What School Will Be Like In The Fall For Charter Schools

The events of 2020 have been some of the most historically significant of all time. With the recent pandemic and lockdown, civil unrest that is rocking us to our core, and other violent and tragic events pushing many of us back into the safety of our own homes, we find ourselves wondering, “Is this the new norm?”


Changes since COVID-19


With the quick state and federal actions that were taken to shut down the virus as much as possible, millions of children across the world found themselves in distance learning. For some, it was business as usual, while other families and children fell off the educational map entirely, with individual and life circumstances being too much to handle.


What will the future hold?


With so many aspects of life uncertain, we find ourselves faced with the enormous challenge of providing quality education for our children. Our children are the future of our society, and equipping them with the knowledge, skills, and training that they need to be contributing members of our world is absolutely essential for our survival. School administrators, parents, and legislators are feverishly crafting plans for continuing best practice, knowing that their best-laid plans are subject to change at a moment’s notice. What will schools be like as fall approaches?


Charter schools: Will we see more traffic?


Many charter schools have experienced an upswing in interest, due to the fact that many public school districts were left woefully unprepared for transitioning to distance learning. Providing access to equitable resources, working out technology issues, and ensuring that each child had an adequate learning space seemed insurmountable, at times. As we take into account looming state and federal guidelines for social distancing and health and safety regulations, what will school look like in the fall?


Changes are coming


Many measures are now being put in place to ensure the health and safety of our children. Some of these changes include:


  1. Increased hygiene measures

School buildings are not ideal places to spend time during a worldwide pandemic. The possibility of cross-contamination is enough to make you running to wash your hands repeatedly. As we look to fall, there will likely be more stringent protocols for cleanliness in place, such as:

  • Clearer expectations for hand washing
  • Keeping a 6-foot rule between desks in the classroom
  • The possibility of having to wear masks at certain times during the day
  • Refraining from large group gatherings and performances, and limiting person-to-person contact


It may seem like a tall order, but these steps will be necessary to keep everyone healthy and safe at school, and as they return home.


  1. Economic hardship

With changes in family circumstances such as job loss, illness, having to work at home, and other financial challenges, we find ourselves in shaky financial waters. Many schools are having to make tough financial decisions based on declining enrollment numbers and lack of funding coming from state and local resources. We may find ourselves in a position of having to cut formerly fundamental resources such as physical education, art, music, and science. What this will do for our education system long-term, we do not know, but we must look for solutions that provide quality education to all students, regardless of our financial situation.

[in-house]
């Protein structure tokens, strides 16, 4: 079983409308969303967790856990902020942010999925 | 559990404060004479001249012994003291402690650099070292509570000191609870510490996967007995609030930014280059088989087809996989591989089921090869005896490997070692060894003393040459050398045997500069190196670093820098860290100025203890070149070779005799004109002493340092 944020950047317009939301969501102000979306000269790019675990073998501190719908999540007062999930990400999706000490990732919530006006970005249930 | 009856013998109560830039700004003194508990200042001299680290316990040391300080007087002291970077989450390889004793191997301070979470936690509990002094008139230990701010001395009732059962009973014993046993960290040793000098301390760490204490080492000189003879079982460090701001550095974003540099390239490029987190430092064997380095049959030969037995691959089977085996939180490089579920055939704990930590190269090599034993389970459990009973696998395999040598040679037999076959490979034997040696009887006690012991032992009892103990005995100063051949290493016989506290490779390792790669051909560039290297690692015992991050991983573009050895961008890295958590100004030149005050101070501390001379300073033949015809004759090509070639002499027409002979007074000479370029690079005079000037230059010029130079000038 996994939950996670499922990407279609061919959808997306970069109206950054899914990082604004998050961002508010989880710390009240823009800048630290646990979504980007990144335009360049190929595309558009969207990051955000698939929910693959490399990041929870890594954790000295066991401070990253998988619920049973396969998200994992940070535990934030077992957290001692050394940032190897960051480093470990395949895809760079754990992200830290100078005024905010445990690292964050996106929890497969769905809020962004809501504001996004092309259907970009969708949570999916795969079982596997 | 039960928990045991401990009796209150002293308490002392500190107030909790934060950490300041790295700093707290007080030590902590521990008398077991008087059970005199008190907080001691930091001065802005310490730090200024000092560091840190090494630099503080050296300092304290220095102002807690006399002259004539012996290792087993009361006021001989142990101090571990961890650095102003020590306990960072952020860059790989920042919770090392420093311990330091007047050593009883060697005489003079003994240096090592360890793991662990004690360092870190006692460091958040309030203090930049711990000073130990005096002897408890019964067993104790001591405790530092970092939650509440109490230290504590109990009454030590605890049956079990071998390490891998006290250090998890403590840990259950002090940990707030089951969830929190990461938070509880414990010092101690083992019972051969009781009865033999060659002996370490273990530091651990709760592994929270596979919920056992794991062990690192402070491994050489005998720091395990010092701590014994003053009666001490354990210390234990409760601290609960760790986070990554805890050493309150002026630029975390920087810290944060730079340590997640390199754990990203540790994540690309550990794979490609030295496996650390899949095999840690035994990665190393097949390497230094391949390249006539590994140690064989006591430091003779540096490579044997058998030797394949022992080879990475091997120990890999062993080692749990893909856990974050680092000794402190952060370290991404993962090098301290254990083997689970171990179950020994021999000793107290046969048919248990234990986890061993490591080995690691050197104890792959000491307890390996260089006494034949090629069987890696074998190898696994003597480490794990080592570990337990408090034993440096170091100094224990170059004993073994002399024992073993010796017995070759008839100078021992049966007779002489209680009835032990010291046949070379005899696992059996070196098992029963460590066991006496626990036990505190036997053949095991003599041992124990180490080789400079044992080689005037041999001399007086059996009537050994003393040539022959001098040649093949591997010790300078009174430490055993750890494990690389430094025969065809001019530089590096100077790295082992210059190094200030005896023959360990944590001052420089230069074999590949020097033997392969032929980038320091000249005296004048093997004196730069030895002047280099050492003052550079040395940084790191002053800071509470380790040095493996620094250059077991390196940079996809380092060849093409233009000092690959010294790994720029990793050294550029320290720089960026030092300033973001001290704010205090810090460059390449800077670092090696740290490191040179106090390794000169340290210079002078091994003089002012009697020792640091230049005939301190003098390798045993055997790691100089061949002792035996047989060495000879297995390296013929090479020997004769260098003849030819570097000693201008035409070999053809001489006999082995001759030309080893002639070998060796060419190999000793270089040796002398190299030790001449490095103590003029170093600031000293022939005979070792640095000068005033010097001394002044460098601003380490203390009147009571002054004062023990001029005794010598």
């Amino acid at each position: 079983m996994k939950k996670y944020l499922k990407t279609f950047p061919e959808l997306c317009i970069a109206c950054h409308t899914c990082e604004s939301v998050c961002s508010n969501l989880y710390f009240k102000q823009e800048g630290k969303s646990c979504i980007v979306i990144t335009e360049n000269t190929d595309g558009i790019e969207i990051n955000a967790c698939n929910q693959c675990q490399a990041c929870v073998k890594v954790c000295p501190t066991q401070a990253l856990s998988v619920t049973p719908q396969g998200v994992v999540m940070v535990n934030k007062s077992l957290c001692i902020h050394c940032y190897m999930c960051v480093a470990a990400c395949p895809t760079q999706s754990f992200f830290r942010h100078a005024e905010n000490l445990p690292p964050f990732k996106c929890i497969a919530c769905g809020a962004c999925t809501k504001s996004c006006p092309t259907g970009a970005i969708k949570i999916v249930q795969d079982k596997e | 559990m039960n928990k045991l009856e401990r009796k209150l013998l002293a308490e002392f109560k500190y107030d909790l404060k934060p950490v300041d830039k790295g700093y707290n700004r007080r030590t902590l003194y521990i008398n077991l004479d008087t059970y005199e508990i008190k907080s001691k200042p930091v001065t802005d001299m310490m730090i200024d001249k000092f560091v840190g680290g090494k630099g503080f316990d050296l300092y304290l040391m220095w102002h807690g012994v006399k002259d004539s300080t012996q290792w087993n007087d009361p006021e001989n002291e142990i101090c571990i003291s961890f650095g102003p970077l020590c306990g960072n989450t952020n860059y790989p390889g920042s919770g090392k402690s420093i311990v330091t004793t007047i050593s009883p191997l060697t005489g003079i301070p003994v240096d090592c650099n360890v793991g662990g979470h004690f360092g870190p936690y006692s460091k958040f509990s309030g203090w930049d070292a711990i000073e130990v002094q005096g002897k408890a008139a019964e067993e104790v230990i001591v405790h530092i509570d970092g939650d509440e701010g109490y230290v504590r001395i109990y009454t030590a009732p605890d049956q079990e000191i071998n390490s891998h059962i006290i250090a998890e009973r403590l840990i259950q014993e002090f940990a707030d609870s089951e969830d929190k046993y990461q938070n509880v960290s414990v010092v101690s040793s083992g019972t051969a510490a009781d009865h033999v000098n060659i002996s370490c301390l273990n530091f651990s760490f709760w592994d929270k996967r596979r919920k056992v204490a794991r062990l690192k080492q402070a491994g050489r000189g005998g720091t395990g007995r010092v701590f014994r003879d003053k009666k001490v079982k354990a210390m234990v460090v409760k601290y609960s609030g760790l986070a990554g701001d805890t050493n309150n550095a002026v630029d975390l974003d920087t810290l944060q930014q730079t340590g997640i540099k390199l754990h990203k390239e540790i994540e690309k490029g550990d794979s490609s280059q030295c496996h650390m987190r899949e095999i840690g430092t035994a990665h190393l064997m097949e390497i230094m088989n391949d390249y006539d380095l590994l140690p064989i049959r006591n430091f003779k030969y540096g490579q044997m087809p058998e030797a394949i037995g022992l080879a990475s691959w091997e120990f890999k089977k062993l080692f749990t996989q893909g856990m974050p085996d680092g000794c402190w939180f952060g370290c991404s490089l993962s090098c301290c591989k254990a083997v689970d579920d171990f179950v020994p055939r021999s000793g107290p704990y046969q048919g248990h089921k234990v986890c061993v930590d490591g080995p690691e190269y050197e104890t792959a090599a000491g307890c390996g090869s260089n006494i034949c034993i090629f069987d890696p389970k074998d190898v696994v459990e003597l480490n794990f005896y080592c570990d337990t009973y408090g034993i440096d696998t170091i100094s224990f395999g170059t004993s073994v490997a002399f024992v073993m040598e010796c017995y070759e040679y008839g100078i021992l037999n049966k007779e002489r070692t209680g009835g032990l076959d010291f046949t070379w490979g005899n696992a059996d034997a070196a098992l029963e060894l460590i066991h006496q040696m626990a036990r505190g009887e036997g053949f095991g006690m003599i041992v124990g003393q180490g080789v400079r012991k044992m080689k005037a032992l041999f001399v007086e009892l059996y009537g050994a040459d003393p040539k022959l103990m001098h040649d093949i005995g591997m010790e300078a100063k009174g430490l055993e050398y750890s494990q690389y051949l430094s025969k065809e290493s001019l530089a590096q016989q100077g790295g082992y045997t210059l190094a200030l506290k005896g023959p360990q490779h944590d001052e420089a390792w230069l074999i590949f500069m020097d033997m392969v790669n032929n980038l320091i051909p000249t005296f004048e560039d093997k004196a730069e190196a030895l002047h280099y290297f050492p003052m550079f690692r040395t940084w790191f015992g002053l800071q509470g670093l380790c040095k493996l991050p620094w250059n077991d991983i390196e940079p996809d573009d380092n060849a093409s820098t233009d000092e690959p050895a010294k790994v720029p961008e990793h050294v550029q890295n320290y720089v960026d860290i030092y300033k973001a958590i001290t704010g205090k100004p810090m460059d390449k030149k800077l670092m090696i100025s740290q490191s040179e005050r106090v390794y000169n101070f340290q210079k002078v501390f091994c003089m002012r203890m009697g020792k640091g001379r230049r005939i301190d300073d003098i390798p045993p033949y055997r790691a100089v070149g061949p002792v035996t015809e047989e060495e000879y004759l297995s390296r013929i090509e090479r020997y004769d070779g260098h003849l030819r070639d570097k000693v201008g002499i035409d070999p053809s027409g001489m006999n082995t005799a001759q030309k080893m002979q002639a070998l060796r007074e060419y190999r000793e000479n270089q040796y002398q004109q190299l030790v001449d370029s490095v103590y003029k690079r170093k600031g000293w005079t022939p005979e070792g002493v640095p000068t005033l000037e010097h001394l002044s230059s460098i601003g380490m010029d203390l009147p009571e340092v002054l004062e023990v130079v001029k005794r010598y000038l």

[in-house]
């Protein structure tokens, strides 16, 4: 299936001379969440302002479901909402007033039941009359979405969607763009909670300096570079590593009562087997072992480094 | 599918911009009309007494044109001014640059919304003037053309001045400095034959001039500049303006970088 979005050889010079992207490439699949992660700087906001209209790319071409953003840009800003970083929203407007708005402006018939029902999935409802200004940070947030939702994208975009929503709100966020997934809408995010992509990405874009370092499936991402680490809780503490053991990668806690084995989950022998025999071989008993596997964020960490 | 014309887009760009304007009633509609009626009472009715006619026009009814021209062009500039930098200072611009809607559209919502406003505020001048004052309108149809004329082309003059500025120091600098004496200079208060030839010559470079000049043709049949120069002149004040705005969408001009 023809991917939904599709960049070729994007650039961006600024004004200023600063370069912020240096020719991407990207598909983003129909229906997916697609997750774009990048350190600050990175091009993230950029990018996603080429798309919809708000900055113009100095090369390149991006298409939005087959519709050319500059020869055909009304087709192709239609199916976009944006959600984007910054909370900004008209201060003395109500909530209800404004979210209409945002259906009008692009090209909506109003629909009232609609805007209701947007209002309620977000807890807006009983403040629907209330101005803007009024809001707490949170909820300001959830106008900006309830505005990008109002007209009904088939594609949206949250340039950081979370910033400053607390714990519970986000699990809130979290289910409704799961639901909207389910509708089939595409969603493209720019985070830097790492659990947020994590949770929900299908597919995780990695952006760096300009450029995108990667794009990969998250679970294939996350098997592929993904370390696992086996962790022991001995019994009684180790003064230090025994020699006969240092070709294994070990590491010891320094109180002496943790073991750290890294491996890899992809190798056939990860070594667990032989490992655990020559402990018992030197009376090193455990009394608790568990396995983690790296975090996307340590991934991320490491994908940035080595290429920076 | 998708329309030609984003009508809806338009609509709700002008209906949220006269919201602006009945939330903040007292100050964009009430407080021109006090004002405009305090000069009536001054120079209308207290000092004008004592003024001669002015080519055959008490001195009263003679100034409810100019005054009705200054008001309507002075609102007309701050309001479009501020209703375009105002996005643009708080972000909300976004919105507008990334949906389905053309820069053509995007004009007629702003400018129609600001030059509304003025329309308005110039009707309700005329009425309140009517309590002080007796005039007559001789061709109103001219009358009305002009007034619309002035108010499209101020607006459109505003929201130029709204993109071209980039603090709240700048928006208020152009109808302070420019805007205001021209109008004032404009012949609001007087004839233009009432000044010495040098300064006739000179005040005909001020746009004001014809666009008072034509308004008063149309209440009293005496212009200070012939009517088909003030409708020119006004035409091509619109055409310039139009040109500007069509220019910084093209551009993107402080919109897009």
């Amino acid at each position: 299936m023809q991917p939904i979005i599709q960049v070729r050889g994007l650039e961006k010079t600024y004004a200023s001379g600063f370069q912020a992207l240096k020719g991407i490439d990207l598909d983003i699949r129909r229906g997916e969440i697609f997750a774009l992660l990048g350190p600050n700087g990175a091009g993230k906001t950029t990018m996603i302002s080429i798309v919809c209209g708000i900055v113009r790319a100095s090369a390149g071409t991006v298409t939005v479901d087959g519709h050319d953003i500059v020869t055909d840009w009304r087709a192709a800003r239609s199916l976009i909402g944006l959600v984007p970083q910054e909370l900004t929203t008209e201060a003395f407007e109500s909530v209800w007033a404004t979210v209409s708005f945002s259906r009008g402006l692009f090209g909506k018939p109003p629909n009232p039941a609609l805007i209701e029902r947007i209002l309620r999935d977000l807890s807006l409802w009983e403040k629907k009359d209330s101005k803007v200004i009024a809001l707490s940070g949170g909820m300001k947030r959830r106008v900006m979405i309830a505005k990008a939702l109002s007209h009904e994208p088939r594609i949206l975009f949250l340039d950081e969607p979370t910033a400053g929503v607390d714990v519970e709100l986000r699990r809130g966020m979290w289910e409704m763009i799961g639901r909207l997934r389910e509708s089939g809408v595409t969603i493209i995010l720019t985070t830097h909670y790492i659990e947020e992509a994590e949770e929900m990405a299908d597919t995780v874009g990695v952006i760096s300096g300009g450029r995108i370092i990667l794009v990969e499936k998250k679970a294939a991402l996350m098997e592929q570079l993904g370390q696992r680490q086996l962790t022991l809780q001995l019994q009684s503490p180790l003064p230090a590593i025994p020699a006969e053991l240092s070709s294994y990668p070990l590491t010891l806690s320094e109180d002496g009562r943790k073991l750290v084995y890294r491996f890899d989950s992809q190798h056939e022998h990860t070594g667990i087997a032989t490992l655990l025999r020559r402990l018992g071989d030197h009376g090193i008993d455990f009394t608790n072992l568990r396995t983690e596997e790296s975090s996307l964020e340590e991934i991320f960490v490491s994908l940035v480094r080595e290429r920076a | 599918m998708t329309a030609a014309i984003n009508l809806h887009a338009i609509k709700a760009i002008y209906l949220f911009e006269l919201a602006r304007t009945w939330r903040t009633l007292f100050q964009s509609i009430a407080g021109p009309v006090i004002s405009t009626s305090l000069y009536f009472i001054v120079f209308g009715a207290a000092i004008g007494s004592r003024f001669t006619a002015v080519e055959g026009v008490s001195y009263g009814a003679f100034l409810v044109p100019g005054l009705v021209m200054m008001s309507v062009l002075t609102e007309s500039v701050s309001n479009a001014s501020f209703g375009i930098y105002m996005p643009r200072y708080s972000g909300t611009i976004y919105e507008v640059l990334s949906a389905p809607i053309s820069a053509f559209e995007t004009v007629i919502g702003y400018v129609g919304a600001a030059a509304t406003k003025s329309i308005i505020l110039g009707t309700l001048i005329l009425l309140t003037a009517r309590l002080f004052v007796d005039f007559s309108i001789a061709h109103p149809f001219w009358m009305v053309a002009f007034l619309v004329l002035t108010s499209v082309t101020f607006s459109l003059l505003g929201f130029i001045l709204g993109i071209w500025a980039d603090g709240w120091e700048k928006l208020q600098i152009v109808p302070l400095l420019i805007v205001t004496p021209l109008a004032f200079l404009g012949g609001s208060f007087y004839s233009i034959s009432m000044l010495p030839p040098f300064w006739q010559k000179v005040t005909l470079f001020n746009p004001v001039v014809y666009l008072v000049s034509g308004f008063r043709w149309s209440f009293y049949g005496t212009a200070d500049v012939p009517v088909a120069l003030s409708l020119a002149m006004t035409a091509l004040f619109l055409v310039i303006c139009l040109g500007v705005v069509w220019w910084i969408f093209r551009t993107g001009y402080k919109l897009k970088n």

1. Health screenings

It may not be uncommon to see individual health screenings as children are coming into the building each day. Assessing a student’s condition by doing such things as asking screening questions, taking a temperature, and monitoring for cough and respiratory symptoms will become the norm for students who are choosing to attend school.


Options for content delivery


With so many families being more cautious about sending their children back to a physical location, school districts, charter schools, and other educational institutions have had to quickly adapt their options to keep student enrollment up. School districts across the country and the world are talking about different ways to make content delivery efficient and safe for everyone. Some options include:


  1. Back to a physical location

If pandemic statistics continue to improve, there will be an option for students to return to school with a few more guidelines in place. This will change large group instruction, meal planning, and recess, but there will be more opportunities for socialization, cooperative learning, and getting back to normal. Keep your fingers crossed.


  1. Hybrid instruction

A mixture of distance learning through technology and in-person learning has many excited about the implications of a schedule. This would allow for more flexibility for students, staff, and parents alike, but it would take a bit of forethought and much planning to ensure that students stay on the curriculum straight and narrow. Teachers all over the world are asking for more training and access to technology resources so that they can keep up with the new demands of learning.


  1. Distance learning…..here to stay

With the threat of another worldwide pandemic on the horizon, many are looking to distance learning as the wave of the future. The haste with which distance learning structures were put into place is something that must be addressed before we can begin to put in strategies to overcome barriers to instruction that exist.


We have challenges ahead—we have choices to make that will significantly impact the future of our society. This is an incredible opportunity, though, to carve out new successes and re-create a more successful educational system that works for everyone. 


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